Help Desk Solutions

Written by Andrew Kozlov
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Client “help” desks all too often tend to devolve into bastions of bureaucratic inefficiency. For whatever reason, modern corporations either passively accept or actively embrace chaos at their help desks. This seems to me to be a profoundly counterintuitive strategy. After all, if you invest the time and energy to really help clients solve their problems, you'll deliver more products and get more leads.

Oftentimes, corporations will blame poor customer experiences on their human resource managers and their subordinates. Yet this endless “passing of the buck” can’t help but look bad to both clients and investors. Moreover, if your corporate hierarchy refuses to take responsibility for the decisions of its subordinates and to shield those who do no wrong, why should the subordinates bother to support your efforts?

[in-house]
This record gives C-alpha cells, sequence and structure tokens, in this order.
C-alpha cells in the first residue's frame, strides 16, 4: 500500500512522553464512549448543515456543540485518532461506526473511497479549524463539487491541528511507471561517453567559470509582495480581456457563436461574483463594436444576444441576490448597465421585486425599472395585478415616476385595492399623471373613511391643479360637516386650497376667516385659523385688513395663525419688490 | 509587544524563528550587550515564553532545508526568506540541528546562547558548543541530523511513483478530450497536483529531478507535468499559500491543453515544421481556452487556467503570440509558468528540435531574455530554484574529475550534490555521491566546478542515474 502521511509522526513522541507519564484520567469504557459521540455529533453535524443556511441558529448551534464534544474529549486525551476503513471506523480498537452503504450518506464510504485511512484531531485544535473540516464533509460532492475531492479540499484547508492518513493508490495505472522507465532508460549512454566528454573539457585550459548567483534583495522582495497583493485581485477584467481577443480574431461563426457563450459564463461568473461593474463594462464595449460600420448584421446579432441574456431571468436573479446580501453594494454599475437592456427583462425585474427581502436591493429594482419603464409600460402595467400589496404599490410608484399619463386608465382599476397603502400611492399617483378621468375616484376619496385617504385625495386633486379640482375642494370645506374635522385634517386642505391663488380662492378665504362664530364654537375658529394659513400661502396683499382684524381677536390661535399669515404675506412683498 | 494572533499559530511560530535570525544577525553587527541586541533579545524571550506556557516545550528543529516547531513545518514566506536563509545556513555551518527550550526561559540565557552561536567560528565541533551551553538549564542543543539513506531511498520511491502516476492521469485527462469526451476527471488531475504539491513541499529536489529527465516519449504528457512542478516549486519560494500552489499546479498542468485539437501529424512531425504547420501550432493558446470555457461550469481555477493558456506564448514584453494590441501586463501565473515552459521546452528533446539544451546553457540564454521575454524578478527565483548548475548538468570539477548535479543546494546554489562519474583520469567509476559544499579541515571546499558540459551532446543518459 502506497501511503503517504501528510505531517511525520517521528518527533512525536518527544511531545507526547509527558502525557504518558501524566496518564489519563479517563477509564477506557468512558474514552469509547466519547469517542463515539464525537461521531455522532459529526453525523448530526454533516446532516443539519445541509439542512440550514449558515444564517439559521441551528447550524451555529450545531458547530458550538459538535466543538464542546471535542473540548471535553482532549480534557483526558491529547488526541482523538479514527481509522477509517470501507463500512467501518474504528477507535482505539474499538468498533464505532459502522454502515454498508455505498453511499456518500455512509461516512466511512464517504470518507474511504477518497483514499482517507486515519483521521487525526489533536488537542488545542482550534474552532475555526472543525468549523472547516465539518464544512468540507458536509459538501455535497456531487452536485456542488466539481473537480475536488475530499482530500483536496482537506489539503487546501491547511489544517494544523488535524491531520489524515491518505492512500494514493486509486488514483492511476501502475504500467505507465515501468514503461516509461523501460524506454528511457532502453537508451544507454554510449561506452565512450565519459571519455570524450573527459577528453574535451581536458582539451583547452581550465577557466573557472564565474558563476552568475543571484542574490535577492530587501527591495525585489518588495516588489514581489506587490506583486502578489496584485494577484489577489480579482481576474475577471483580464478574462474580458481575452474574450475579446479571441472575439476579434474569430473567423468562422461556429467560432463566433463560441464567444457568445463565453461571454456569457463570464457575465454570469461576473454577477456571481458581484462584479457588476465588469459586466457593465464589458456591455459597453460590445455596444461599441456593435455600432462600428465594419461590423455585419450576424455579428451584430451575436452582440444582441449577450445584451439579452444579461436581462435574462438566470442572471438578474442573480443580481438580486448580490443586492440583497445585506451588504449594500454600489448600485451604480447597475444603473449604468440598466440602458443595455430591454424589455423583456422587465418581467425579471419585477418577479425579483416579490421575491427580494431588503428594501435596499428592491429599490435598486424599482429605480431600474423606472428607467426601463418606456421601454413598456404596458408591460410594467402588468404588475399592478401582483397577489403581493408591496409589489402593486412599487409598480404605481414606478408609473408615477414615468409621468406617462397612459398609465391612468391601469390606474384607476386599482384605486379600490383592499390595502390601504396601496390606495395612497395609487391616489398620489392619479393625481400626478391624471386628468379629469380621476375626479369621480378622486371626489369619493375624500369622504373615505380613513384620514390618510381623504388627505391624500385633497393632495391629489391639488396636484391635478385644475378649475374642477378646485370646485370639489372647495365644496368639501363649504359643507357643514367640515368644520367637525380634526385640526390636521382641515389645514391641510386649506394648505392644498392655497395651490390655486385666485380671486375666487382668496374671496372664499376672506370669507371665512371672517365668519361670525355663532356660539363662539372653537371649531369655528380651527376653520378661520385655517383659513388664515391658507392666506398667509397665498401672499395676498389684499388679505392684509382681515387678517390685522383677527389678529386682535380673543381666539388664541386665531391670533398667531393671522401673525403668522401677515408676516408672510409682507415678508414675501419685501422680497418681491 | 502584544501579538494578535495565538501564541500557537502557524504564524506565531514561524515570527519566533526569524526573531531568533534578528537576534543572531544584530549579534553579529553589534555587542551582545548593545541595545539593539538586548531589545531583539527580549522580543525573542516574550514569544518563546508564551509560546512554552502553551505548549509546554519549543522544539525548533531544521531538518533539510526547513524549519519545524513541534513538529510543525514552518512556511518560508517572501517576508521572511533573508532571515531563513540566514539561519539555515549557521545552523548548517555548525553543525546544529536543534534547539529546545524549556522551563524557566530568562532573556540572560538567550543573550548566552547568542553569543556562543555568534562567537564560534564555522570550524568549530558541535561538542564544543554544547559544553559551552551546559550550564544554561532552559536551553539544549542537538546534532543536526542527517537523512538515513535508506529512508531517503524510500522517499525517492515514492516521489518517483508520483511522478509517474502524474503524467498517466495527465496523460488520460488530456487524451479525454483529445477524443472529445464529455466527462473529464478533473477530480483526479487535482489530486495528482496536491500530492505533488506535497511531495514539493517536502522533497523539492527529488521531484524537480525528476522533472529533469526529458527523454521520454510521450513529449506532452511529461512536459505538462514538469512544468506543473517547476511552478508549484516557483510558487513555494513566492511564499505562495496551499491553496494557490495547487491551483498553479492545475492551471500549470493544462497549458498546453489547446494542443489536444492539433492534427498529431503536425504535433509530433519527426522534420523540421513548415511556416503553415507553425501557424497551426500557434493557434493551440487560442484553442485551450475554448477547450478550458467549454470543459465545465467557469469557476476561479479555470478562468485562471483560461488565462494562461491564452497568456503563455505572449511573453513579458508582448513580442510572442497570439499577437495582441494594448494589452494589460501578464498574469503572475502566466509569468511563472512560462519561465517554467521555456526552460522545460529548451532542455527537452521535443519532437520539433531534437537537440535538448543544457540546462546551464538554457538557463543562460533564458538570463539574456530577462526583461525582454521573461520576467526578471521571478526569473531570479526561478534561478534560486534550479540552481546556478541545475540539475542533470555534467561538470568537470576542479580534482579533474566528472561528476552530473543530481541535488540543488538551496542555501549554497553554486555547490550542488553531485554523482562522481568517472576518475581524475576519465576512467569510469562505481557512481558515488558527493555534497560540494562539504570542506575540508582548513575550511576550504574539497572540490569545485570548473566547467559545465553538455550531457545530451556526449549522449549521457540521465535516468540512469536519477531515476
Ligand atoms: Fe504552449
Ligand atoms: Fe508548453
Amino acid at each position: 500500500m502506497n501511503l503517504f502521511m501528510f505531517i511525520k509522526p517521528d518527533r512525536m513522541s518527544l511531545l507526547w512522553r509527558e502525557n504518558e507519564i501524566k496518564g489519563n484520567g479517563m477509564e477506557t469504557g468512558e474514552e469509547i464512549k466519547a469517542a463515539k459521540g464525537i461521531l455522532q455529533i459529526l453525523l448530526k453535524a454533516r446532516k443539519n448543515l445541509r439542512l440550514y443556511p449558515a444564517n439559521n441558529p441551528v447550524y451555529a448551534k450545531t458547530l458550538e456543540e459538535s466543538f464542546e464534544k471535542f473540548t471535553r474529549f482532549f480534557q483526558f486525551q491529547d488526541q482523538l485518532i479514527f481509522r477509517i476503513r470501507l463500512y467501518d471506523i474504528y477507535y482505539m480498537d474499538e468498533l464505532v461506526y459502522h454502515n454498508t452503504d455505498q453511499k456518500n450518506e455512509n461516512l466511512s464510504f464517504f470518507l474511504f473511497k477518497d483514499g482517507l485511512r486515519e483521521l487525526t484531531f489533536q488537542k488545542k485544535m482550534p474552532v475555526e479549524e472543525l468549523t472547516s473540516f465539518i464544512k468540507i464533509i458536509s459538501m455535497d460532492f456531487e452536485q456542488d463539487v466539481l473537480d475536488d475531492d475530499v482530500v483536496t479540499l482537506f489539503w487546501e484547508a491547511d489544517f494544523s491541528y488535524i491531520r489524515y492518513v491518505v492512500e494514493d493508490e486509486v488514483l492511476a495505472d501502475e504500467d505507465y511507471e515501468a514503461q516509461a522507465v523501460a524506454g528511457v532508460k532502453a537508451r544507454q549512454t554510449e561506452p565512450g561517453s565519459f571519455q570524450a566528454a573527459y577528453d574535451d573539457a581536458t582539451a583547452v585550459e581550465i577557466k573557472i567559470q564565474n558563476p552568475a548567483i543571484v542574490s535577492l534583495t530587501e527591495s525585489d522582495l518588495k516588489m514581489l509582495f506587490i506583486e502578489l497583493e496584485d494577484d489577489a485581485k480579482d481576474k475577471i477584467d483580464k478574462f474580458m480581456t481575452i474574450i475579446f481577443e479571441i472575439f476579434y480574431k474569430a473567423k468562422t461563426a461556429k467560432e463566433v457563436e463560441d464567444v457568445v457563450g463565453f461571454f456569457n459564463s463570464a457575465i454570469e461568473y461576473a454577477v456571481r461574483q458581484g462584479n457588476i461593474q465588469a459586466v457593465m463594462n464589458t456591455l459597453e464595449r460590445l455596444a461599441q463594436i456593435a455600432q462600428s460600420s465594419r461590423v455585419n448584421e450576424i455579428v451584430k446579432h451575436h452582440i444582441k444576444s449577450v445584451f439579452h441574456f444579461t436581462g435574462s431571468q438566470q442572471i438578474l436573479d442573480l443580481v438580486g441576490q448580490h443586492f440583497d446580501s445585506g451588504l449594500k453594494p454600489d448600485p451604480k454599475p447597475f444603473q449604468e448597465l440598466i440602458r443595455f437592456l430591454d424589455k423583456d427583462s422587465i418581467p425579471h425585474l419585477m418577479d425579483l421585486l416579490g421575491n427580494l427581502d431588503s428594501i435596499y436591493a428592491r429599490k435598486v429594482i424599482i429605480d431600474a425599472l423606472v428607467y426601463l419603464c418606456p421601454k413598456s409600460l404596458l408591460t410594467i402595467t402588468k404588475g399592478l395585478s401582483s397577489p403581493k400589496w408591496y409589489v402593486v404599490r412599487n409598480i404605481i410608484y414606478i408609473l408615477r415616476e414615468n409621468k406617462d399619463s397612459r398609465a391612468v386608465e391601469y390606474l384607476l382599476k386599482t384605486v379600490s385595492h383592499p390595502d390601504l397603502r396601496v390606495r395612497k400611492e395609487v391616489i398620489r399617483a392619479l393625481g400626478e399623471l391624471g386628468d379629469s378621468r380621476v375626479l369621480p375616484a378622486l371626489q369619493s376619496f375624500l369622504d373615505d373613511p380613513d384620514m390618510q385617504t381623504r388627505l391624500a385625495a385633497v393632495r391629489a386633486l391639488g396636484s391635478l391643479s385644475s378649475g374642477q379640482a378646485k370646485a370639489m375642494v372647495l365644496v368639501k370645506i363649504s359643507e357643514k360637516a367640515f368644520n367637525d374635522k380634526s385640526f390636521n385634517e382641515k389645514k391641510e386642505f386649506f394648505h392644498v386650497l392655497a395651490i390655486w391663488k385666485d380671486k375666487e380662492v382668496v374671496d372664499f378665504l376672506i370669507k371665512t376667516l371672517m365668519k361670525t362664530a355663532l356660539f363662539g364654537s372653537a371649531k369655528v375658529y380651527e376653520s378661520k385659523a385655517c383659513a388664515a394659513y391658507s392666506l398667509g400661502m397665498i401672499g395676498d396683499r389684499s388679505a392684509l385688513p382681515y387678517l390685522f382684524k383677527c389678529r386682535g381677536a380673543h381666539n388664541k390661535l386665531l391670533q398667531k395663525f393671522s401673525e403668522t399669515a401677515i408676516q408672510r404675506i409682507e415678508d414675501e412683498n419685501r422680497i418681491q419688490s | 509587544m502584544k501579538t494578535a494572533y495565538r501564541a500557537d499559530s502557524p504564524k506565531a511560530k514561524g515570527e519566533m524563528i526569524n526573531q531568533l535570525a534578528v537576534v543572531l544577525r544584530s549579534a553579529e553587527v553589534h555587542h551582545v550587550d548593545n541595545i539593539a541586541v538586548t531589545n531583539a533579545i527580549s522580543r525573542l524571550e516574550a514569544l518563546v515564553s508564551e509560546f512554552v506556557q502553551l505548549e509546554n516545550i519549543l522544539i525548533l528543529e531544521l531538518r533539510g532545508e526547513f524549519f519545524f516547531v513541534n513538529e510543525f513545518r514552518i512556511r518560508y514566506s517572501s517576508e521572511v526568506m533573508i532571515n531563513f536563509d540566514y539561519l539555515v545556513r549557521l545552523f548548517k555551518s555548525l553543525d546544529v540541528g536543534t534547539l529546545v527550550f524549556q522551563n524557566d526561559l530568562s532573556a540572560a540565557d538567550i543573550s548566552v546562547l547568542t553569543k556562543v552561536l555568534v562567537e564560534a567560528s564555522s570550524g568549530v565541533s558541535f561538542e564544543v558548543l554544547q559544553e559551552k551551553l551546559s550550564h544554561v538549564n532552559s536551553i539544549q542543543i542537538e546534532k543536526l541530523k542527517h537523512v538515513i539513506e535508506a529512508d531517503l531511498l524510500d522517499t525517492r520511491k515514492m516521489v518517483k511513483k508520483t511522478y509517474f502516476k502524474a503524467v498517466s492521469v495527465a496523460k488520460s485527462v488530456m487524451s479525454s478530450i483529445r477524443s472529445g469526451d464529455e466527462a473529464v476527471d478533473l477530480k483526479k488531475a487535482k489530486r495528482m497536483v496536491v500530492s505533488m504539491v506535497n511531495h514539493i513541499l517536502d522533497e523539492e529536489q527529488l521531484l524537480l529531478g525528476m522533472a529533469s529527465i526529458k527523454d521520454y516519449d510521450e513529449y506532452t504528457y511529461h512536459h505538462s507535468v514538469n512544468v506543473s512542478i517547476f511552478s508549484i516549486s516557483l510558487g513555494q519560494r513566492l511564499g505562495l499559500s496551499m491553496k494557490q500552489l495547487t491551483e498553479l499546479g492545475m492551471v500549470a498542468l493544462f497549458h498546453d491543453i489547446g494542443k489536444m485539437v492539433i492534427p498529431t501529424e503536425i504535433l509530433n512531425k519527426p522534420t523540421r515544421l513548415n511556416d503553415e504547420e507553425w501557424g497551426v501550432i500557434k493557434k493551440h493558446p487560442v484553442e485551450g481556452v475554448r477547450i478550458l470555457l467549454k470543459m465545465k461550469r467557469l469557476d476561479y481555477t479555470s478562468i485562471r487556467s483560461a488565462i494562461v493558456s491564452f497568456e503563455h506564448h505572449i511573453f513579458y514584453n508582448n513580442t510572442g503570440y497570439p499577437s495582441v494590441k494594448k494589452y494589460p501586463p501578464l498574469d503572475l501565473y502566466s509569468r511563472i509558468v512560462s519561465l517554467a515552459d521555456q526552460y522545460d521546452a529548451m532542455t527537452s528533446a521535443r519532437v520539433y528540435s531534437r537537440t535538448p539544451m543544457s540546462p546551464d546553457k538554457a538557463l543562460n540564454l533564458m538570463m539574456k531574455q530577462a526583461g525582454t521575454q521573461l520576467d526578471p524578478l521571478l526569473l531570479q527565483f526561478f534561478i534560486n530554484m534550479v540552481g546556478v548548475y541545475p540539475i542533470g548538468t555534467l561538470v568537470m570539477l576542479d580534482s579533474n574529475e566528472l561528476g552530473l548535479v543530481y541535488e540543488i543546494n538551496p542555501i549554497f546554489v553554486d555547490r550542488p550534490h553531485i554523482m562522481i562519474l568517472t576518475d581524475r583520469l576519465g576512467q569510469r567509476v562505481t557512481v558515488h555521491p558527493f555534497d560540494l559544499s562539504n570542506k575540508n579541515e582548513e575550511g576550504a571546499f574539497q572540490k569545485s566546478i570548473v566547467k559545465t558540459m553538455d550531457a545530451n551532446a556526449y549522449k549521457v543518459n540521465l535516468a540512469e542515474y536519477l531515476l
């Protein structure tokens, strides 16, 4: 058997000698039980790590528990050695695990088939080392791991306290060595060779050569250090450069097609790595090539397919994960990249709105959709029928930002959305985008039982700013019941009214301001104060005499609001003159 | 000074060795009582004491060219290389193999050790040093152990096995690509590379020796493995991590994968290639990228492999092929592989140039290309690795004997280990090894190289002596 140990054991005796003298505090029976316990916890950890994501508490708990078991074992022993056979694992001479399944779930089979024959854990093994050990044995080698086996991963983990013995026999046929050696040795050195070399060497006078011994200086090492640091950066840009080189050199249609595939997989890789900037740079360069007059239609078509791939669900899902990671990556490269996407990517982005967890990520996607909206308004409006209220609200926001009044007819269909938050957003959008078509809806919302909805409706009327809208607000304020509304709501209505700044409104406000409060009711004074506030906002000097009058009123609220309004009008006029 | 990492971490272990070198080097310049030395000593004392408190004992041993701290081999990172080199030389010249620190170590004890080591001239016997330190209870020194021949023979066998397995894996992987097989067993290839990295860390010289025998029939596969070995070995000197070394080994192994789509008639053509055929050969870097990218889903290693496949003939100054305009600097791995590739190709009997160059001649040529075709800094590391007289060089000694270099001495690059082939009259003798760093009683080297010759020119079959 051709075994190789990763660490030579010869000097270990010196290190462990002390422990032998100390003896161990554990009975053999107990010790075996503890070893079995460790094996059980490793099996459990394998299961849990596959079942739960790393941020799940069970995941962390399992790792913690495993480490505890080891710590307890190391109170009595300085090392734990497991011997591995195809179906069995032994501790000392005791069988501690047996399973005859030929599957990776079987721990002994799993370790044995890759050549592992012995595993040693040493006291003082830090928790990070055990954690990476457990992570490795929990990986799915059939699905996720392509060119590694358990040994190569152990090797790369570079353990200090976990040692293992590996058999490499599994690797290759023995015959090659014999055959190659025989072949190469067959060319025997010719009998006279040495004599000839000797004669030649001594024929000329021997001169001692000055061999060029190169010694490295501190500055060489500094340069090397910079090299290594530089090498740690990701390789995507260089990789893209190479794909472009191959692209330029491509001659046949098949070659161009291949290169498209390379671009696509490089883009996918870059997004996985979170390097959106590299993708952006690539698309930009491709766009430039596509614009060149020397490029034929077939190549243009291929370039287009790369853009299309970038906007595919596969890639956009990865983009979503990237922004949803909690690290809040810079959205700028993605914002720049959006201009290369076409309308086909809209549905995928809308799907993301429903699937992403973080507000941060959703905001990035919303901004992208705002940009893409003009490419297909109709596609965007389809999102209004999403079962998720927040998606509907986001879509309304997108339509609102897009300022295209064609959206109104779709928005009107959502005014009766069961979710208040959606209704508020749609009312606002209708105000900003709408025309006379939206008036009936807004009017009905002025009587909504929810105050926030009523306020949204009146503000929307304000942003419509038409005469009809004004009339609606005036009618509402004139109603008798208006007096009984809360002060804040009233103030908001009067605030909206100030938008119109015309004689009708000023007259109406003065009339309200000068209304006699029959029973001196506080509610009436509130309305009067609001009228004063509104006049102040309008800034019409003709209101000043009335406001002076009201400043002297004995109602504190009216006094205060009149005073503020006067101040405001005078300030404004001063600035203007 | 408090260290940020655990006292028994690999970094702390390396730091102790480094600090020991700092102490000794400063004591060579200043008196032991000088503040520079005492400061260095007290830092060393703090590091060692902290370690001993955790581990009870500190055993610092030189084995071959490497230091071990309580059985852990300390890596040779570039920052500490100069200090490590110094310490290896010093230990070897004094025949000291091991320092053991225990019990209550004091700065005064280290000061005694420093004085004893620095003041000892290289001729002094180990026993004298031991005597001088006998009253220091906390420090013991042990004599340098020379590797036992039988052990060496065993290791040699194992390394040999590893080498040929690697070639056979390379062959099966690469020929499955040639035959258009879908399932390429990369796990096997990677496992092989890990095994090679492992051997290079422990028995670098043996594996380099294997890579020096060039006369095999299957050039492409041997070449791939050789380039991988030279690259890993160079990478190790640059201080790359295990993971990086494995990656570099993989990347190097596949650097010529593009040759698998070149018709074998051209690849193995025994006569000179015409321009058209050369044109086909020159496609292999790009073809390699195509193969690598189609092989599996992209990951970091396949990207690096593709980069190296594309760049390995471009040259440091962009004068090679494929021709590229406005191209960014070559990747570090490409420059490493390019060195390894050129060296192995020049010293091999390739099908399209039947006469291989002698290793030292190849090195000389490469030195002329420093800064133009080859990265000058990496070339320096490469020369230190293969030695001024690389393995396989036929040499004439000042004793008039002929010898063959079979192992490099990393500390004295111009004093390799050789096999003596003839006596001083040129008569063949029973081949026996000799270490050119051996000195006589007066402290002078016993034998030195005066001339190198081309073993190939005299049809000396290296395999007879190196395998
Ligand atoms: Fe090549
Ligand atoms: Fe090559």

Diagnosing Help Desk Ills

Help desk problems usually fall into one of two categories. One, help desks are understaffed, underfunded, or chaotically organized. Two, help desk managers and their subordinates are having trouble communicating. In many cases, help desk trouble is the result of a combination of these factors. So what can you do to renovate your corporate service center and to improve employee to client and employee to employee communication?

Team management literature suggests that fundamental attitude changes may be needed. However, you'd be surprised at how impactful even a few superficial changes can be in terms of adjusting attitudes and cleaning up your bureaucracy. For instance, changing the ambient temperature and lighting can yield profound effects on employee mood, which in turn can translate into better or worse customer relationship management.

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